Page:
“Momo is just the logical evolution of earlier forms of folklore, ” justifies Blank. “There’s not been any documented an instance of anyone participating in the Momo Challenge and committing suicide and usually “when youre doing” hear that something like that has happened, it’s somewhere very far away and hard to verify — something that precisely fixes it seem like it happened but you can’t truly readily find out. That’s the various kinds of thing that happens with urban legends all the time.”
According to AL3XEITOR, his July 2018 video was the first Momo-related content uploaded to YouTube. The developer claims a viewer who said they experienced the WhatsApp lists on Facebook tipped him off about the Momo Challenge.
“The internet is an easier target for tales to circulate, both more anonymously and faster, ” clarified University of Georgia media studies professor Shira Chess, who wrote a completely separate journal on Slender Man. “The internet allows us to pool our beginnings creatively and establishes alliances where people can find one another, co-create, or pass along stories.”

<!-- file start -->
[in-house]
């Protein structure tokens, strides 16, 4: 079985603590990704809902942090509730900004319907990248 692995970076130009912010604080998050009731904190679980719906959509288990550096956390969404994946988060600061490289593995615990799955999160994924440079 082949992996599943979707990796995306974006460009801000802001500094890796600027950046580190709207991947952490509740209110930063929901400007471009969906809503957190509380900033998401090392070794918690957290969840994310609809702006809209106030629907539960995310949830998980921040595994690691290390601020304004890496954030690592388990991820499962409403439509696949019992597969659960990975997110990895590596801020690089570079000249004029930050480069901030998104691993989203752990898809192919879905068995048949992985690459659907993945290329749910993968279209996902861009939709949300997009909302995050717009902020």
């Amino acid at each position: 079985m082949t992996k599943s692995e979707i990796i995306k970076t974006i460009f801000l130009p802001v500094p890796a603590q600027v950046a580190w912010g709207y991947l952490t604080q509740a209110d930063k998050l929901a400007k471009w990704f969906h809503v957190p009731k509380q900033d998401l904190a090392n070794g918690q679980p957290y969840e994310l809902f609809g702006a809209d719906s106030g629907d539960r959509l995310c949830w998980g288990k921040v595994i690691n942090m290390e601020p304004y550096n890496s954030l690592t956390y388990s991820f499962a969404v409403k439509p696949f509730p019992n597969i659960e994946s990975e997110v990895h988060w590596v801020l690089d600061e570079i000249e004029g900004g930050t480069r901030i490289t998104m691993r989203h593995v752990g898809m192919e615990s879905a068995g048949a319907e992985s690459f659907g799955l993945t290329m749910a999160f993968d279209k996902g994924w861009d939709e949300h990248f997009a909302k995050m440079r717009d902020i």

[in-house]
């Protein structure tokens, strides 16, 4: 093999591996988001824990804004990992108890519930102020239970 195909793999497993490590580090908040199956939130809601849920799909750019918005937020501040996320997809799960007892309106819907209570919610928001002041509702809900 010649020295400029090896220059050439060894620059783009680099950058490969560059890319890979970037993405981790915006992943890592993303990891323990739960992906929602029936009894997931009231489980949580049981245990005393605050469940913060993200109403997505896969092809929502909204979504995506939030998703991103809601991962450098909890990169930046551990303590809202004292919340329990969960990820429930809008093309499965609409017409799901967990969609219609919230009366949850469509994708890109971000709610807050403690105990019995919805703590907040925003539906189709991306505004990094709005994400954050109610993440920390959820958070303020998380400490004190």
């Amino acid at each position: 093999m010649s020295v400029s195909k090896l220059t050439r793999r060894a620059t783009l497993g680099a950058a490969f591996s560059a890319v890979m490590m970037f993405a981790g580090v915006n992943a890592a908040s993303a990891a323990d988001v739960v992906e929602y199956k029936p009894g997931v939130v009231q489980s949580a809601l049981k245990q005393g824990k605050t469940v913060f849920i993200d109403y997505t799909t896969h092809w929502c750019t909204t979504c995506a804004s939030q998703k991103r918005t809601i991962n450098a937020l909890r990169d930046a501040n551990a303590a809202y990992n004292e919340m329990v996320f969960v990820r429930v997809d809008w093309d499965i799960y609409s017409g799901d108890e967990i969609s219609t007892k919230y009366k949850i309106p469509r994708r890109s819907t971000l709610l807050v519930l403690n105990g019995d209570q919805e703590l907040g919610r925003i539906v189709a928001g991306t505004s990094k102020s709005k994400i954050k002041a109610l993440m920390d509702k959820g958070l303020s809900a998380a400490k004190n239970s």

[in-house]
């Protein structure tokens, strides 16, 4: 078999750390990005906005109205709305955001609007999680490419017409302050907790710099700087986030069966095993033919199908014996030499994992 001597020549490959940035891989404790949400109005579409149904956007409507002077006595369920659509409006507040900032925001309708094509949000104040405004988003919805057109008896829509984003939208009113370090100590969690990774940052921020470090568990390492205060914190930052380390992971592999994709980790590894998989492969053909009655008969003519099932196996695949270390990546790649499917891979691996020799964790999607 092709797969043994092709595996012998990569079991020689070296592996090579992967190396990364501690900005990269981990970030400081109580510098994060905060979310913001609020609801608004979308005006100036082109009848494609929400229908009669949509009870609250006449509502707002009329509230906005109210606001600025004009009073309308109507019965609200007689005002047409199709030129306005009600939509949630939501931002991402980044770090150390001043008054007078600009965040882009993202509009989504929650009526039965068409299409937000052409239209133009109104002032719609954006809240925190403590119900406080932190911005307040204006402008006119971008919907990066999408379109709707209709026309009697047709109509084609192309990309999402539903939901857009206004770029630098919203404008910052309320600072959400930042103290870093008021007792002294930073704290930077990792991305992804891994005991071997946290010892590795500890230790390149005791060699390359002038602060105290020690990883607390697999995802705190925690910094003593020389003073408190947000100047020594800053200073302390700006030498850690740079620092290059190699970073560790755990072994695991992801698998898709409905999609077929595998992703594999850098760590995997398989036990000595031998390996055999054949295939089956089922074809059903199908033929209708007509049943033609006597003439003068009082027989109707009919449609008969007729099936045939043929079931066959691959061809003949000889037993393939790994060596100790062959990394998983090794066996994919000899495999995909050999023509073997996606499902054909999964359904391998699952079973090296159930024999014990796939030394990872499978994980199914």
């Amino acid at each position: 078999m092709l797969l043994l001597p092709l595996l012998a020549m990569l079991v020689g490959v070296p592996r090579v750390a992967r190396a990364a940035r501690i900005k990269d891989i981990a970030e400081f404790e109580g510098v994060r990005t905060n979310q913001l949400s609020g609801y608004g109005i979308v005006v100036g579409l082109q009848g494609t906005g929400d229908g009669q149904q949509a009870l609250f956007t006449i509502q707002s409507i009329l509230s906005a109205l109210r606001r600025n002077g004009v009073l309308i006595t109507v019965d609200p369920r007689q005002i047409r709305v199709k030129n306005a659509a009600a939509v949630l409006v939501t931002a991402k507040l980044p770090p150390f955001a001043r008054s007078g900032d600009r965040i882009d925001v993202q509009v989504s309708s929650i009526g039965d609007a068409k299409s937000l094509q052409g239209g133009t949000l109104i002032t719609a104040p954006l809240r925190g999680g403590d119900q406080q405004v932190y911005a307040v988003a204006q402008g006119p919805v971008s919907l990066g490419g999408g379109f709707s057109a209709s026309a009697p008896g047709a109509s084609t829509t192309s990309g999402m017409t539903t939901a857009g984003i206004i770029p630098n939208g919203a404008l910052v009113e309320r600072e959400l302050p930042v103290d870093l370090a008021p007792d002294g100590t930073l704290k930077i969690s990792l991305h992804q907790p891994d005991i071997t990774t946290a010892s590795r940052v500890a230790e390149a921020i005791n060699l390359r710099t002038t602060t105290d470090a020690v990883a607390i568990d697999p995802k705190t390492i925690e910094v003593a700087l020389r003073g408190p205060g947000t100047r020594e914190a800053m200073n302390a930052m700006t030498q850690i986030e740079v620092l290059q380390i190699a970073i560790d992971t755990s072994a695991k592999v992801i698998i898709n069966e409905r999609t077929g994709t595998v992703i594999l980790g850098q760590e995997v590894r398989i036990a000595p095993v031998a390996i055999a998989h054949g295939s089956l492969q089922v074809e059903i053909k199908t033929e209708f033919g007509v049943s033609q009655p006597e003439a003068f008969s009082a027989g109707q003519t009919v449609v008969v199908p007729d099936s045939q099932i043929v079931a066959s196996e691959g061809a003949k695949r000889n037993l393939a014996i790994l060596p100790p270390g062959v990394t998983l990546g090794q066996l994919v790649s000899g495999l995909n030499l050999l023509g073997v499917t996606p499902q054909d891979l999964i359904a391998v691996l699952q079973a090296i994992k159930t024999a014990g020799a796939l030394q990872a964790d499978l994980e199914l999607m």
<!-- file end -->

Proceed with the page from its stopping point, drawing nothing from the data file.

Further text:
“The causing influence behind city legends is beings. The only thing that maintains folklore in circulation is its relevance to us.” contributes Lynne McNeill, a folklorist at Utah State University, co-director of the Digital Folklore Project, and also co-author of Slender Man Is Coming . “Momo doesn’t “mustve been” real to become real.”
This is where the internet stairs in to blur the lines.
“One can detach things from their context extremely, very easily online, ” excuses McNeill.